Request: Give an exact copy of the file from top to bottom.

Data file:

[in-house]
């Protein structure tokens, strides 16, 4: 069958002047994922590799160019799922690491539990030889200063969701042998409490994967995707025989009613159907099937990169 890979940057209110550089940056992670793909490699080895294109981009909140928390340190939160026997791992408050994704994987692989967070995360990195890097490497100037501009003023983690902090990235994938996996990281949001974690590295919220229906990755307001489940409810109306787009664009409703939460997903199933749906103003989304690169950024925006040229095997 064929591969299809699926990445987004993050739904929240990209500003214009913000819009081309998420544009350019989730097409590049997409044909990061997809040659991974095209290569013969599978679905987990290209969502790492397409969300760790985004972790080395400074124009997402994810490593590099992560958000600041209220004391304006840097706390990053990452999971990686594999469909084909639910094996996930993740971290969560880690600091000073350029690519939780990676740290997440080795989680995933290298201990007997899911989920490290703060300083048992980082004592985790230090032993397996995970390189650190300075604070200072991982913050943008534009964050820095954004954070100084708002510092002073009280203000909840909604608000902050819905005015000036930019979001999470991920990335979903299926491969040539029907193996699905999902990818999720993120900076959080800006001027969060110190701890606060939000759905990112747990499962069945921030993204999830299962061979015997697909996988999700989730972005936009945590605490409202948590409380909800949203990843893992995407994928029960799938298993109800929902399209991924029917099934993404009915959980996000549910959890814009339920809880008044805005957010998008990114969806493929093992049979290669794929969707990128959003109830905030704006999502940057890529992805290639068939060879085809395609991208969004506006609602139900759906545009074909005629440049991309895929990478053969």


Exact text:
[in-house]
């Protein structure tokens, strides 16, 4: 069958002047994922590799160019799922690491539990030889200063969701042998409490994967995707025989009613159907099937990169 890979940057209110550089940056992670793909490699080895294109981009909140928390340190939160026997791992408050994704994987692989967070995360990195890097490497100037501009003023983690902090990235994938996996990281949001974690590295919220229906990755307001489940409810109306787009664009409703939460997903199933749906103003989304690169950024925006040229095997 064929591969299809699926990445987004993050739904929240990209500003214009913000819009081309998420544009350019989730097409590049997409044909990061997809040659991974095209290569013969599978679905987990290209969502790492397409969300760790985004972790080395400074124009997402994810490593590099992560958000600041209220004391304006840097706390990053990452999971990686594999469909084909639910094996996930993740971290969560880690600091000073350029690519939780990676740290997440080795989680995933290298201990007997899911989920490290703060300083048992980082004592985790230090032993397996995970390189650190300075604070200072991982913050943008534009964050820095954004954070100084708002510092002073009280203000909840909604608000902050819905005015000036930019979001999470991920990335979903299926491969040539029907193996699905999902990818999720993120900076959080800006001027969060110190701890606060939000759905990112747990499962069945921030993204999830299962061979015997697909996988999700989730972005936009945590605490409202948590409380909800949203990843893992995407994928029960799938298993109800929902399209991924029917099934993404009915959980996000549910959890814009339920809880008044805005957010998008990114969806493929093992049979290669794929969707990128959003109830905030704006999502940057890529992805290639068939060879085809395609991208969004506006609602139900759906545009074909005629440049991309895929990478053969």